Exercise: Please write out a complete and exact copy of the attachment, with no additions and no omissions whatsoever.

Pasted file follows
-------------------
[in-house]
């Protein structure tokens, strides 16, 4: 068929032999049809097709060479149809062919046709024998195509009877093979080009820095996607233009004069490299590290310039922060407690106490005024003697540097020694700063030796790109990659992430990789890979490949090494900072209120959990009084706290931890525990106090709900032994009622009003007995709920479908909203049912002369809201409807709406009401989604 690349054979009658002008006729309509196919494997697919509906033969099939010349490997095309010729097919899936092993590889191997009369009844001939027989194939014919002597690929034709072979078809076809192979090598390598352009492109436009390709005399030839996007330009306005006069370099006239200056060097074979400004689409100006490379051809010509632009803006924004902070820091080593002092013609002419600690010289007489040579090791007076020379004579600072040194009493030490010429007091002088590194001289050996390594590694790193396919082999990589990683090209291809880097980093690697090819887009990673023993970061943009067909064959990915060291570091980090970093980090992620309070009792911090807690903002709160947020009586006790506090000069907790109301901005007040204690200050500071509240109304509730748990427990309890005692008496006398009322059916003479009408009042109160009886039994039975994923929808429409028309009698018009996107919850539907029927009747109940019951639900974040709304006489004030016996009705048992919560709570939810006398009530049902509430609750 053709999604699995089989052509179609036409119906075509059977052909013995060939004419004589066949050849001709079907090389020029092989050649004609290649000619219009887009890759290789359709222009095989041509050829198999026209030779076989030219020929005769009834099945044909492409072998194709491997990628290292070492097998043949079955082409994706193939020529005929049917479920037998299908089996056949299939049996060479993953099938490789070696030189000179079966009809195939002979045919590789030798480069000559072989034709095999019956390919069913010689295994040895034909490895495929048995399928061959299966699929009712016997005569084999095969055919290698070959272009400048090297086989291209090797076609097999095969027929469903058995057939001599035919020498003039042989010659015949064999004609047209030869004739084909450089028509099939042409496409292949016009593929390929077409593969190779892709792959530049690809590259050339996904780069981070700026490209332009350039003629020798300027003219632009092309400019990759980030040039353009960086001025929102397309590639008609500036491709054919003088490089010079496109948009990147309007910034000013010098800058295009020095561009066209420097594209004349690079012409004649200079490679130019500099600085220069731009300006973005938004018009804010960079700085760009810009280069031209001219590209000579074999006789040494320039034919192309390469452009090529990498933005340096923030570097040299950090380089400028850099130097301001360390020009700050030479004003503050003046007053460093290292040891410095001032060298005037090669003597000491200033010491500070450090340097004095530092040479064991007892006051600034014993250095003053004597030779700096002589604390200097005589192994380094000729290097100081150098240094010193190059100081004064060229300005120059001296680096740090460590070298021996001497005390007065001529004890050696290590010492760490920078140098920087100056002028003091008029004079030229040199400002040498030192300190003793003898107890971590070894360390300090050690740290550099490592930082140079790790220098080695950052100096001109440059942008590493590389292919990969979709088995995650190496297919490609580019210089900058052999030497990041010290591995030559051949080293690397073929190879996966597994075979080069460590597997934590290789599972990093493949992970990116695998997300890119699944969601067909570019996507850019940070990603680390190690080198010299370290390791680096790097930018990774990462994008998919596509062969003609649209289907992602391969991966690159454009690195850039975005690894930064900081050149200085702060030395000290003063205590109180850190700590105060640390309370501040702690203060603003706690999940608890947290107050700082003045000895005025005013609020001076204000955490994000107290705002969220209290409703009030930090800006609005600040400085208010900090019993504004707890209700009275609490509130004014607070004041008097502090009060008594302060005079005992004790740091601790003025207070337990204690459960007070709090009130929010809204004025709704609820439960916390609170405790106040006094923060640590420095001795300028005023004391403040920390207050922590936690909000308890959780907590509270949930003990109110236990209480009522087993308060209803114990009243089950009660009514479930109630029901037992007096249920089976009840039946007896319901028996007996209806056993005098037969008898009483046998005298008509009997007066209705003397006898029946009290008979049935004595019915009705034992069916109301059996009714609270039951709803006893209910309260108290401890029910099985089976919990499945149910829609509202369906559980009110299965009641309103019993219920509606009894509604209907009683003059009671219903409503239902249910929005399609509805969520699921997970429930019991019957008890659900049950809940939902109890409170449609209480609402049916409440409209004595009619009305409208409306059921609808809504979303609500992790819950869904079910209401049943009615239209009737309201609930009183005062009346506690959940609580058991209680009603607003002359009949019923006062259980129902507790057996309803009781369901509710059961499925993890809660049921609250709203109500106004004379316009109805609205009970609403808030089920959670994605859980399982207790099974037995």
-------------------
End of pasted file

[in-house]
């Protein structure tokens, strides 16, 4: 068929032999049809097709060479149809062919046709024998195509009877093979080009820095996607233009004069490299590290310039922060407690106490005024003697540097020694700063030796790109990659992430990789890979490949090494900072209120959990009084706290931890525990106090709900032994009622009003007995709920479908909203049912002369809201409807709406009401989604 690349054979009658002008006729309509196919494997697919509906033969099939010349490997095309010729097919899936092993590889191997009369009844001939027989194939014919002597690929034709072979078809076809192979090598390598352009492109436009390709005399030839996007330009306005006069370099006239200056060097074979400004689409100006490379051809010509632009803006924004902070820091080593002092013609002419600690010289007489040579090791007076020379004579600072040194009493030490010429007091002088590194001289050996390594590694790193396919082999990589990683090209291809880097980093690697090819887009990673023993970061943009067909064959990915060291570091980090970093980090992620309070009792911090807690903002709160947020009586006790506090000069907790109301901005007040204690200050500071509240109304509730748990427990309890005692008496006398009322059916003479009408009042109160009886039994039975994923929808429409028309009698018009996107919850539907029927009747109940019951639900974040709304006489004030016996009705048992919560709570939810006398009530049902509430609750 053709999604699995089989052509179609036409119906075509059977052909013995060939004419004589066949050849001709079907090389020029092989050649004609290649000619219009887009890759290789359709222009095989041509050829198999026209030779076989030219020929005769009834099945044909492409072998194709491997990628290292070492097998043949079955082409994706193939020529005929049917479920037998299908089996056949299939049996060479993953099938490789070696030189000179079966009809195939002979045919590789030798480069000559072989034709095999019956390919069913010689295994040895034909490895495929048995399928061959299966699929009712016997005569084999095969055919290698070959272009400048090297086989291209090797076609097999095969027929469903058995057939001599035919020498003039042989010659015949064999004609047209030869004739084909450089028509099939042409496409292949016009593929390929077409593969190779892709792959530049690809590259050339996904780069981070700026490209332009350039003629020798300027003219632009092309400019990759980030040039353009960086001025929102397309590639008609500036491709054919003088490089010079496109948009990147309007910034000013010098800058295009020095561009066209420097594209004349690079012409004649200079490679130019500099600085220069731009300006973005938004018009804010960079700085760009810009280069031209001219590209000579074999006789040494320039034919192309390469452009090529990498933005340096923030570097040299950090380089400028850099130097301001360390020009700050030479004003503050003046007053460093290292040891410095001032060298005037090669003597000491200033010491500070450090340097004095530092040479064991007892006051600034014993250095003053004597030779700096002589604390200097005589192994380094000729290097100081150098240094010193190059100081004064060229300005120059001296680096740090460590070298021996001497005390007065001529004890050696290590010492760490920078140098920087100056002028003091008029004079030229040199400002040498030192300190003793003898107890971590070894360390300090050690740290550099490592930082140079790790220098080695950052100096001109440059942008590493590389292919990969979709088995995650190496297919490609580019210089900058052999030497990041010290591995030559051949080293690397073929190879996966597994075979080069460590597997934590290789599972990093493949992970990116695998997300890119699944969601067909570019996507850019940070990603680390190690080198010299370290390791680096790097930018990774990462994008998919596509062969003609649209289907992602391969991966690159454009690195850039975005690894930064900081050149200085702060030395000290003063205590109180850190700590105060640390309370501040702690203060603003706690999940608890947290107050700082003045000895005025005013609020001076204000955490994000107290705002969220209290409703009030930090800006609005600040400085208010900090019993504004707890209700009275609490509130004014607070004041008097502090009060008594302060005079005992004790740091601790003025207070337990204690459960007070709090009130929010809204004025709704609820439960916390609170405790106040006094923060640590420095001795300028005023004391403040920390207050922590936690909000308890959780907590509270949930003990109110236990209480009522087993308060209803114990009243089950009660009514479930109630029901037992007096249920089976009840039946007896319901028996007996209806056993005098037969008898009483046998005298008509009997007066209705003397006898029946009290008979049935004595019915009705034992069916109301059996009714609270039951709803006893209910309260108290401890029910099985089976919990499945149910829609509202369906559980009110299965009641309103019993219920509606009894509604209907009683003059009671219903409503239902249910929005399609509805969520699921997970429930019991019957008890659900049950809940939902109890409170449609209480609402049916409440409209004595009619009305409208409306059921609808809504979303609500992790819950869904079910209401049943009615239209009737309201609930009183005062009346506690959940609580058991209680009603607003002359009949019923006062259980129902507790057996309803009781369901509710059961499925993890809660049921609250709203109500106004004379316009109805609205009970609403808030089920959670994605859980399982207790099974037995």